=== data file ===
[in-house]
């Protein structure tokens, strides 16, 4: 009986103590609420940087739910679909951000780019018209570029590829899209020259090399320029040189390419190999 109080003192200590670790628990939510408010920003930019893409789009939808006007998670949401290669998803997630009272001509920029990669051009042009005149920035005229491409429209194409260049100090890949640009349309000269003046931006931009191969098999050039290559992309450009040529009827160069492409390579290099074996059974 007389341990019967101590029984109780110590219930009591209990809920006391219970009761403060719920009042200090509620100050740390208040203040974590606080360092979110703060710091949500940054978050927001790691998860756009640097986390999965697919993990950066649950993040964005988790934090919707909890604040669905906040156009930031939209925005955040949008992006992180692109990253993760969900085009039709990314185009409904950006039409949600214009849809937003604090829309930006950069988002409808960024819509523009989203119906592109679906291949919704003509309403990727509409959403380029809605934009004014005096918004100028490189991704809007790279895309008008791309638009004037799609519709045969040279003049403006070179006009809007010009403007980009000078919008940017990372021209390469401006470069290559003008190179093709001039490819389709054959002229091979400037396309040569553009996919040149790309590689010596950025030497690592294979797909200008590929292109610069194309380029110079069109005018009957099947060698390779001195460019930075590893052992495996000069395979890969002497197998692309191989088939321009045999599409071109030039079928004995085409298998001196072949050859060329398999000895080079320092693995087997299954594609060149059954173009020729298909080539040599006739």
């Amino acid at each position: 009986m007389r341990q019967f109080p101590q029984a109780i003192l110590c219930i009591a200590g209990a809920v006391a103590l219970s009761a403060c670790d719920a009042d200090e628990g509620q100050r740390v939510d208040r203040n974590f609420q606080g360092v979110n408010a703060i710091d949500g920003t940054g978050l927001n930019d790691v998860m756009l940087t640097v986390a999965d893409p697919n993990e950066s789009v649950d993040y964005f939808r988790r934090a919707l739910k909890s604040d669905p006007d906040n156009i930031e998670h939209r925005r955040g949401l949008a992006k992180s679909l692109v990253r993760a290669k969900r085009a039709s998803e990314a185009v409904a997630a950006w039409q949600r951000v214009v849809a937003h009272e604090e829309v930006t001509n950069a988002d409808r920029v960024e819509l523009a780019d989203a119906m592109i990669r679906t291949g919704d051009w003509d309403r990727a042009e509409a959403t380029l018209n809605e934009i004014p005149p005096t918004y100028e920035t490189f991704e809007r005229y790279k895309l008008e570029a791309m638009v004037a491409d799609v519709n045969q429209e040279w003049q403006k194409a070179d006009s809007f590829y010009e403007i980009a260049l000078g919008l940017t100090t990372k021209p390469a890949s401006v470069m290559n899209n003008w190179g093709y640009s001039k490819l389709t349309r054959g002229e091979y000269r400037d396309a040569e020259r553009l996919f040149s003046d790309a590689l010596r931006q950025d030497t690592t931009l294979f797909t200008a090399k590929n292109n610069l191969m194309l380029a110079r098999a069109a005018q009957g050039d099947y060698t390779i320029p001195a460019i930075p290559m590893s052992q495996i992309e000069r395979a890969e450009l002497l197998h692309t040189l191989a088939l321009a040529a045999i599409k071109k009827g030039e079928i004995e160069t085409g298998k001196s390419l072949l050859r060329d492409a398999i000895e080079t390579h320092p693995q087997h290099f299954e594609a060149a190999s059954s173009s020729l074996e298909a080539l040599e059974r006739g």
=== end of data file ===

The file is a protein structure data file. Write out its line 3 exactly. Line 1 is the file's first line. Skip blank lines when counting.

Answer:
């Amino acid at each position: 009986m007389r341990q019967f109080p101590q029984a109780i003192l110590c219930i009591a200590g209990a809920v006391a103590l219970s009761a403060c670790d719920a009042d200090e628990g509620q100050r740390v939510d208040r203040n974590f609420q606080g360092v979110n408010a703060i710091d949500g920003t940054g978050l927001n930019d790691v998860m756009l940087t640097v986390a999965d893409p697919n993990e950066s789009v649950d993040y964005f939808r988790r934090a919707l739910k909890s604040d669905p006007d906040n156009i930031e998670h939209r925005r955040g949401l949008a992006k992180s679909l692109v990253r993760a290669k969900r085009a039709s998803e990314a185009v409904a997630a950006w039409q949600r951000v214009v849809a937003h009272e604090e829309v930006t001509n950069a988002d409808r920029v960024e819509l523009a780019d989203a119906m592109i990669r679906t291949g919704d051009w003509d309403r990727a042009e509409a959403t380029l018209n809605e934009i004014p005149p005096t918004y100028e920035t490189f991704e809007r005229y790279k895309l008008e570029a791309m638009v004037a491409d799609v519709n045969q429209e040279w003049q403006k194409a070179d006009s809007f590829y010009e403007i980009a260049l000078g919008l940017t100090t990372k021209p390469a890949s401006v470069m290559n899209n003008w190179g093709y640009s001039k490819l389709t349309r054959g002229e091979y000269r400037d396309a040569e020259r553009l996919f040149s003046d790309a590689l010596r931006q950025d030497t690592t931009l294979f797909t200008a090399k590929n292109n610069l191969m194309l380029a110079r098999a069109a005018q009957g050039d099947y060698t390779i320029p001195a460019i930075p290559m590893s052992q495996i992309e000069r395979a890969e450009l002497l197998h692309t040189l191989a088939l321009a040529a045999i599409k071109k009827g030039e079928i004995e160069t085409g298998k001196s390419l072949l050859r060329d492409a398999i000895e080079t390579h320092p693995q087997h290099f299954e594609a060149a190999s059954s173009s020729l074996e298909a080539l040599e059974r006739g």